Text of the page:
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Cognitive Training or Gingko Biloba to prevent cognitive decline and dementia? New comprehensive report by the National Academies of Sciences, Engineering, and Medicine clarifies priorities for public health and for future research

Evi­dence Sup­port­ing Three Inter­ven­tions That Might Slow Cog­ni­tive Decline and the Onset of Demen­tia Is Encour­ag­ing but Insuf­fi­cient to Jus­ti­fy a Pub­lic Health Cam­paign Focused on Their Adop­tion (Nation­al Acad­e­mies of Sci­ences, Engi­neer­ing, and Med­i­cine):

Cog­ni­tive train­ing, blood pres­sure man­age­ment for peo­ple with hyper­ten­sion, and increased phys­i­cal activ­i­ty all show mod­est but incon­clu­sive evi­dence that they can help pre­vent cog­ni­tive decline and demen­tia, but there is insuf­fi­cient evi­dence to sup­port a pub­lic health cam­paign encour­ag­ing their adop­tion, says a new report from the Nation­al Acad­e­mies of Sci­ences, Engi­neer­ing, and Med­i­cine. Addi­tion­al research is need­ed to fur­ther under­stand and gain con­fi­dence in their effec­tive­ness, said the com­mit­tee that con­duct­ed the study and wrote the report

Over­all, the com­mit­tee deter­mined that despite an array of advances in under­stand­ing cog­ni­tive decline and demen­tia, the avail­able evi­dence on inter­ven­tions derived from ran­dom­ized con­trolled tri­als – con­sid­ered the gold stan­dard of evi­dence – remains rel­a­tive­ly lim­it­ed and has sig­nif­i­cant short­com­ings. Based on the total­i­ty of avail­able evi­dence, how­ev­er, the com­mit­tee con­clud­ed that three class­es of inter­ven­tions can be described as sup­port­ed by encour­ag­ing but incon­clu­sive evi­dence. These inter­ven­tions are:

  • cog­ni­tive train­ing – which includes pro­grams aimed at enhanc­ing rea­son­ing and prob­lem solv­ing, mem­o­ry, and speed of pro­cess­ing – to delay or slow age-relat­ed cog­ni­tive decline. Such struc­tured train­ing exer­cis­es may or may not be com­put­er-based.
  • blood pres­sure man­age­ment for peo­ple with hyper­ten­sion – to pre­vent, delay, or slow clin­i­cal Alzheimer’s-type demen­tia.
  • increased phys­i­cal activ­i­ty – to delay or slow age-relat­ed cog­ni­tive decline.

When fund­ing research on pre­vent­ing cog­ni­tive decline and demen­tia, the Nation­al Insti­tutes of Health and oth­er inter­est­ed orga­ni­za­tions should iden­ti­fy indi­vid­u­als who are at high­er risk of cog­ni­tive decline and demen­tia; increase par­tic­i­pa­tion of under­rep­re­sent­ed pop­u­la­tions; begin more inter­ven­tions at younger ages and have longer fol­low-up peri­ods; use con­sis­tent cog­ni­tive out­come mea­sures across tri­als to enable pool­ing; inte­grate robust cog­ni­tive out­come mea­sures into tri­als with oth­er pri­ma­ry pur­pos­es; include bio­mark­ers as inter­me­di­ate out­comes; and con­duct large tri­als designed to test the effec­tive­ness of an inter­ven­tion in broad, rou­tine clin­i­cal prac­tices or com­mu­ni­ty set­tings.”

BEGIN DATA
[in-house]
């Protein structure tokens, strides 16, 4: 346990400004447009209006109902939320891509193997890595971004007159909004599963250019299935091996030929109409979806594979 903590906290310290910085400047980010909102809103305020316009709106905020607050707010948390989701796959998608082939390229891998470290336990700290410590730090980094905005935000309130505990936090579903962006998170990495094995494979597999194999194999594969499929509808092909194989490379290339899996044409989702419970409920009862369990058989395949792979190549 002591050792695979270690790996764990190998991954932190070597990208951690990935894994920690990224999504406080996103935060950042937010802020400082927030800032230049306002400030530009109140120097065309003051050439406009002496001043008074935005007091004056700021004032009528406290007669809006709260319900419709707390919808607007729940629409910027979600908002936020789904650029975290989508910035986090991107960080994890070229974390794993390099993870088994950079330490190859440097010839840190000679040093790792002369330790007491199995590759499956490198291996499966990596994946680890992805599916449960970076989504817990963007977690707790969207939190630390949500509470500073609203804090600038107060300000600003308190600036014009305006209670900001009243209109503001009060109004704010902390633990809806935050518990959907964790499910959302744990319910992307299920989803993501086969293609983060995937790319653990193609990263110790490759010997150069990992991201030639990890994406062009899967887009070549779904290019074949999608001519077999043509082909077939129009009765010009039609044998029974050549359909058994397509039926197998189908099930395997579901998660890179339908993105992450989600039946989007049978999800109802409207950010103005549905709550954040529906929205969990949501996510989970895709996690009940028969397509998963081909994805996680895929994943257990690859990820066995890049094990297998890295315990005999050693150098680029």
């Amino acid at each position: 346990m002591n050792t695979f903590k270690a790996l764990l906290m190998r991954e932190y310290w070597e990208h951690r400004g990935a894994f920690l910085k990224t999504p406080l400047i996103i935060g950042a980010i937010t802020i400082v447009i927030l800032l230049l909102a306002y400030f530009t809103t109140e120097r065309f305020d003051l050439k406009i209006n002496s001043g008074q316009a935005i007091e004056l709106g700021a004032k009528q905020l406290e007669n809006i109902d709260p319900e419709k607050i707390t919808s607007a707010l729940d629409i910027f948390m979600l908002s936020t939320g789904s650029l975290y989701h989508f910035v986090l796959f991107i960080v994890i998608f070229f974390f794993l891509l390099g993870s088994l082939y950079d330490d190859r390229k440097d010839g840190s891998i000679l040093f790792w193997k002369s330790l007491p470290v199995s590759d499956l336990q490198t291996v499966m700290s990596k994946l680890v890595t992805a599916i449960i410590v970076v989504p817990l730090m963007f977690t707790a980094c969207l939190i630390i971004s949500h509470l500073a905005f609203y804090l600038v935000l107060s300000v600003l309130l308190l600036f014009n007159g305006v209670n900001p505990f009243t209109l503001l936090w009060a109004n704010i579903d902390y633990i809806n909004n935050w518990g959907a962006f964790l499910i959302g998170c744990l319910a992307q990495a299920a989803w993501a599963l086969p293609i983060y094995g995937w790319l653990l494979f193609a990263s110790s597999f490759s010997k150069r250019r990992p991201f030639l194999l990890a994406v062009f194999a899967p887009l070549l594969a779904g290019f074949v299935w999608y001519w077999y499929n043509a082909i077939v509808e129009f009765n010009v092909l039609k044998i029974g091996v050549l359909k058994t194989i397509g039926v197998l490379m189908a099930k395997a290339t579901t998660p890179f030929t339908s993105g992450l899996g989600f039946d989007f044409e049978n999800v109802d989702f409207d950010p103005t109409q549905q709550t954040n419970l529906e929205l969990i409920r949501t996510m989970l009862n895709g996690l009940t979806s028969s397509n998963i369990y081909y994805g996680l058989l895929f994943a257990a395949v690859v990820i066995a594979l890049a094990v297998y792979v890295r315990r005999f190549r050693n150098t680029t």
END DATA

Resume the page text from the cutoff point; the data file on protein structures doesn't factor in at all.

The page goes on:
The Report

Pre­vent­ing Cog­ni­tive Decline and Demen­tia: A Way For­ward (Nation­al Acad­e­mies of Sci­ences, Engi­neer­ing, and Med­i­cine)

  • Sum­ma­ry: Indi­vid­u­als, fam­i­lies, and soci­eties around the world are con­cerned about demen­tia and the oth­er forms of cog­ni­tive impair­ment that affect many old­er adults. It is now known that brain changes typ­i­cal­ly begin years—if not decades—before peo­ple show symp­toms, which sug­gests that a win­dow of oppor­tu­ni­ty exists to pre­vent or delay the onset of these con­di­tions. Fur­ther, emerg­ing evi­dence that the inci­dence and preva­lence of demen­tia are declin­ing in high-income coun­tries offers hope that pub­lic health inter­ven­tions can be effec­tive in pre­vent­ing cog­ni­tive decline and demen­tia. Although the evi­dence base on how to pre­vent or delay these con­di­tions has been lim­it­ed at best—despite the many claims of suc­cess made in pop­u­lar media and advertising—a grow­ing body of pre­ven­tion research is emerg­ing. The Nation­al Insti­tute on Aging (NIA) ini­ti­at­ed this study with the Nation­al Acad­e­mies of Sci­ences, Engi­neer­ing, and Med­i­cine to take stock of the cur­rent state of knowl­edge on inter­ven­tions for pre­vent­ing cog­ni­tive decline and demen­tia, to help shape the mes­sages NIA con­veys to the broad­er pub­lic about these con­di­tions, and to inform future actions and research in this area.
  • To access the report: click Here

Key Take-Aways

The report clas­si­fied all the fol­low­ing inter­ven­tions into four cat­e­gories, accord­ing to the same pre­cise cri­te­ria based on all avail­able sci­en­tif­ic evi­dence. From high­er lev­els of evi­dence to low­er ones:

A. High­est Pri­or­i­ty for Future Research — Inter­ven­tions with encour­ag­ing but incon­clu­sive evi­dence

  • cog­ni­tive train­ing
  • blood pres­sure man­age­ment for peo­ple with hyper­ten­sion
  • increased phys­i­cal activ­i­ty

B. Addi­tion­al Pri­or­i­ties for Future Research — Inter­ven­tions with insuf­fi­cient evi­dence but deserv­ing future research

  • new anti­de­men­tia phar­ma­co­log­i­cal treat­ments that can delay onset or slow dis­ease pro­gres­sion
  • dia­betes treat­ment
  • depres­sion treat­ment
  • dietary inter­ven­tions
  • lipid-low­er­ing treatment/statins
  • sleep qual­i­ty inter­ven­tions
  • social engage­ment inter­ven­tions
  • vit­a­min B12 plus folic acid sup­ple­men­ta­tion.

C. Low­est Pri­or­i­ty for Future Research — No evi­dence of any ben­e­fit, and some evi­dence of lack of ben­e­fits

  • Acetyl­cholinesterase Inhibitor (AChEI) Anti­de­men­tia Drugs
  • Non­s­teroidal Anti-Inflam­ma­to­ry Drugs (NSAIDs)
  • Gingko Bilo­ba
  • Vit­a­min E
  • Hor­mone ther­a­py inter­ven­tions

D. Inter­ven­tion with evi­dence sug­gest­ing detri­men­tal effects on cog­ni­tion

  • Estro­gen-con­tain­ing Hor­mone ther­a­py inter­ven­tions

The Report in Context

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